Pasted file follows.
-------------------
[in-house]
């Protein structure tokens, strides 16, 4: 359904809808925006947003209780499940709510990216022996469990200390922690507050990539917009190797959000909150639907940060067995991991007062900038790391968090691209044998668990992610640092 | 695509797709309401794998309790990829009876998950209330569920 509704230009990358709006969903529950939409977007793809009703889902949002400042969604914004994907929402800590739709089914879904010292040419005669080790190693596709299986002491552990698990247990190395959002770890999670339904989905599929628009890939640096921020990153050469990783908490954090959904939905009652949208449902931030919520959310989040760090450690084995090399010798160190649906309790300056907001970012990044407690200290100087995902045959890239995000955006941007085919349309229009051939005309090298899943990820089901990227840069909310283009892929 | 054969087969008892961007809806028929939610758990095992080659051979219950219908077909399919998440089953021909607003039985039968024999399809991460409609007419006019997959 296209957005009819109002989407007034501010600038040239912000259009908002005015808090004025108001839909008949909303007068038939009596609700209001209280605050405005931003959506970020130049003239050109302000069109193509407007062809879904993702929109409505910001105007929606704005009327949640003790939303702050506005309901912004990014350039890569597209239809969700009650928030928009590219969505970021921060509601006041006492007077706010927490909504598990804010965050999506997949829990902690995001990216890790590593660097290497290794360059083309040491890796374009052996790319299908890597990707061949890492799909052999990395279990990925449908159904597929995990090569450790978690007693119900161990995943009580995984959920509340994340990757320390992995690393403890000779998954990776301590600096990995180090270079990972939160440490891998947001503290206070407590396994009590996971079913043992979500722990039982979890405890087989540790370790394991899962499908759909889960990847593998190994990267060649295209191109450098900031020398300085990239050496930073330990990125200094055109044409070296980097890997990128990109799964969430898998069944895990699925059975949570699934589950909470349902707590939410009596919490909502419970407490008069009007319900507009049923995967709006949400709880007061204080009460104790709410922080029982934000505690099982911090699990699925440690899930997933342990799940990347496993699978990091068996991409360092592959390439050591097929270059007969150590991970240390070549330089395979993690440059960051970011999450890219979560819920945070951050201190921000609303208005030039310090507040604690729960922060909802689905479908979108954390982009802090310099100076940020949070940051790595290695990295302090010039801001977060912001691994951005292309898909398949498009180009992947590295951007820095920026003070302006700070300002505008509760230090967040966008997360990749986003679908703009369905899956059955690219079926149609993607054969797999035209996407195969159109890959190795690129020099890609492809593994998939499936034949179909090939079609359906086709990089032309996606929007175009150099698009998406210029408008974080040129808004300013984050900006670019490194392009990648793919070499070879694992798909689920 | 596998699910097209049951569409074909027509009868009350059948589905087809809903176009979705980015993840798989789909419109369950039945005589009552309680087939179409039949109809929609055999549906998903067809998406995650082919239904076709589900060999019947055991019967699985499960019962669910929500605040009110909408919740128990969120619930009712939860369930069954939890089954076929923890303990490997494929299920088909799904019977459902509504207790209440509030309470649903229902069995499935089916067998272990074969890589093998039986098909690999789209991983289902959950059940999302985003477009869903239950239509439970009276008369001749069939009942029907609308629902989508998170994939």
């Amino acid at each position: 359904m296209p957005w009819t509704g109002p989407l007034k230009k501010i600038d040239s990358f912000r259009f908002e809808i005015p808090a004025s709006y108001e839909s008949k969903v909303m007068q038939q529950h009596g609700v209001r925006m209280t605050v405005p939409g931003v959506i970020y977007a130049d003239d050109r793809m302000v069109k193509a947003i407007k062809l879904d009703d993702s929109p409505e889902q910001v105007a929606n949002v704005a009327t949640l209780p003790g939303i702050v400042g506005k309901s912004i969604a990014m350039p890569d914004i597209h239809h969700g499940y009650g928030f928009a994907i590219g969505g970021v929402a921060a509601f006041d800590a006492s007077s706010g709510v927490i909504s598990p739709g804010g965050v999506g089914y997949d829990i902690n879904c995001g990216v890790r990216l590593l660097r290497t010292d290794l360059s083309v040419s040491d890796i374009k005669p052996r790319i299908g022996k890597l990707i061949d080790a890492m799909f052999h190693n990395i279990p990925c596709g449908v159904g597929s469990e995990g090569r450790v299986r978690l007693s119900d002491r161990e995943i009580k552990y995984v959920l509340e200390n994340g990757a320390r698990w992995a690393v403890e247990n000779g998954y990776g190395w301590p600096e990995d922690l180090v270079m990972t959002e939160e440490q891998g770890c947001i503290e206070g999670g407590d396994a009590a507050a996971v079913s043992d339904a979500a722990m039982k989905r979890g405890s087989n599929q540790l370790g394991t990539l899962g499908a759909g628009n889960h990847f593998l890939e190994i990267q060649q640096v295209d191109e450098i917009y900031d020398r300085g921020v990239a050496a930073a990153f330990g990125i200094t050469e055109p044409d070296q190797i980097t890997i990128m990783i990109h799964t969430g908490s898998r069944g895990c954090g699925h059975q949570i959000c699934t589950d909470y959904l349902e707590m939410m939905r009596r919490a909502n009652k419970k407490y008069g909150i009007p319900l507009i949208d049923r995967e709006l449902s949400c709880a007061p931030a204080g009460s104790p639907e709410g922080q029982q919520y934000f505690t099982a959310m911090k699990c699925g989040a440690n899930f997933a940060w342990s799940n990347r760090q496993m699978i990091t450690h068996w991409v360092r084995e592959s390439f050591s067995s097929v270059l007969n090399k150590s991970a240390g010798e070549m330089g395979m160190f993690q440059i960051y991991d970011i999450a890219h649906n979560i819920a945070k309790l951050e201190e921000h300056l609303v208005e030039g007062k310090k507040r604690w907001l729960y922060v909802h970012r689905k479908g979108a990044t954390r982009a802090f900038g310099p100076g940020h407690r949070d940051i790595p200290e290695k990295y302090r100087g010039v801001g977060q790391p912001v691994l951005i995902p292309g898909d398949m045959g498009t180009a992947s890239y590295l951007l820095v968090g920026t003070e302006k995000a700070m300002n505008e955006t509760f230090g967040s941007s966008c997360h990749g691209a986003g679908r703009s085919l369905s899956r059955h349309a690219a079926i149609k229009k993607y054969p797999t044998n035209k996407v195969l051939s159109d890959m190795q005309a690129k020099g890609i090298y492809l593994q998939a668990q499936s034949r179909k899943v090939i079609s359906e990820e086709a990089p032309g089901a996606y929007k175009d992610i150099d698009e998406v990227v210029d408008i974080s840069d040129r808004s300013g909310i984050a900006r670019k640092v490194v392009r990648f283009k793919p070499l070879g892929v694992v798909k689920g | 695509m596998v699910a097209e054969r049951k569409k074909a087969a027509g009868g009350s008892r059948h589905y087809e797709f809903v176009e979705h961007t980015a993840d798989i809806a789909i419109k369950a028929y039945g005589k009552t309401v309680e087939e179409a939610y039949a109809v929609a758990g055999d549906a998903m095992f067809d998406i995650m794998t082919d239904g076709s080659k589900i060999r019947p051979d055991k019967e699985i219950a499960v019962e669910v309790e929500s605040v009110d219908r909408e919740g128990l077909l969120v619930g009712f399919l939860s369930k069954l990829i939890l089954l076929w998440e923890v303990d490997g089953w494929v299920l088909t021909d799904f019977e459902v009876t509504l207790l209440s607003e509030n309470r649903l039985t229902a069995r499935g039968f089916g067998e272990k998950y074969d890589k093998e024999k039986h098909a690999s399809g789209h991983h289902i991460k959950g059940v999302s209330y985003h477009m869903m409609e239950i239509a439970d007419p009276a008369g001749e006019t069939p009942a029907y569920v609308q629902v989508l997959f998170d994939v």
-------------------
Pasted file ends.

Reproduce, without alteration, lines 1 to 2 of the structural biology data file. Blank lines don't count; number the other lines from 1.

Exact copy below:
[in-house]
């Protein structure tokens, strides 16, 4: 359904809808925006947003209780499940709510990216022996469990200390922690507050990539917009190797959000909150639907940060067995991991007062900038790391968090691209044998668990992610640092 | 695509797709309401794998309790990829009876998950209330569920 509704230009990358709006969903529950939409977007793809009703889902949002400042969604914004994907929402800590739709089914879904010292040419005669080790190693596709299986002491552990698990247990190395959002770890999670339904989905599929628009890939640096921020990153050469990783908490954090959904939905009652949208449902931030919520959310989040760090450690084995090399010798160190649906309790300056907001970012990044407690200290100087995902045959890239995000955006941007085919349309229009051939005309090298899943990820089901990227840069909310283009892929 | 054969087969008892961007809806028929939610758990095992080659051979219950219908077909399919998440089953021909607003039985039968024999399809991460409609007419006019997959 296209957005009819109002989407007034501010600038040239912000259009908002005015808090004025108001839909008949909303007068038939009596609700209001209280605050405005931003959506970020130049003239050109302000069109193509407007062809879904993702929109409505910001105007929606704005009327949640003790939303702050506005309901912004990014350039890569597209239809969700009650928030928009590219969505970021921060509601006041006492007077706010927490909504598990804010965050999506997949829990902690995001990216890790590593660097290497290794360059083309040491890796374009052996790319299908890597990707061949890492799909052999990395279990990925449908159904597929995990090569450790978690007693119900161990995943009580995984959920509340994340990757320390992995690393403890000779998954990776301590600096990995180090270079990972939160440490891998947001503290206070407590396994009590996971079913043992979500722990039982979890405890087989540790370790394991899962499908759909889960990847593998190994990267060649295209191109450098900031020398300085990239050496930073330990990125200094055109044409070296980097890997990128990109799964969430898998069944895990699925059975949570699934589950909470349902707590939410009596919490909502419970407490008069009007319900507009049923995967709006949400709880007061204080009460104790709410922080029982934000505690099982911090699990699925440690899930997933342990799940990347496993699978990091068996991409360092592959390439050591097929270059007969150590991970240390070549330089395979993690440059960051970011999450890219979560819920945070951050201190921000609303208005030039310090507040604690729960922060909802689905479908979108954390982009802090310099100076940020949070940051790595290695990295302090010039801001977060912001691994951005292309898909398949498009180009992947590295951007820095920026003070302006700070300002505008509760230090967040966008997360990749986003679908703009369905899956059955690219079926149609993607054969797999035209996407195969159109890959190795690129020099890609492809593994998939499936034949179909090939079609359906086709990089032309996606929007175009150099698009998406210029408008974080040129808004300013984050900006670019490194392009990648793919070499070879694992798909689920 | 596998699910097209049951569409074909027509009868009350059948589905087809809903176009979705980015993840798989789909419109369950039945005589009552309680087939179409039949109809929609055999549906998903067809998406995650082919239904076709589900060999019947055991019967699985499960019962669910929500605040009110909408919740128990969120619930009712939860369930069954939890089954076929923890303990490997494929299920088909799904019977459902509504207790209440509030309470649903229902069995499935089916067998272990074969890589093998039986098909690999789209991983289902959950059940999302985003477009869903239950239509439970009276008369001749069939009942029907609308629902989508998170994939």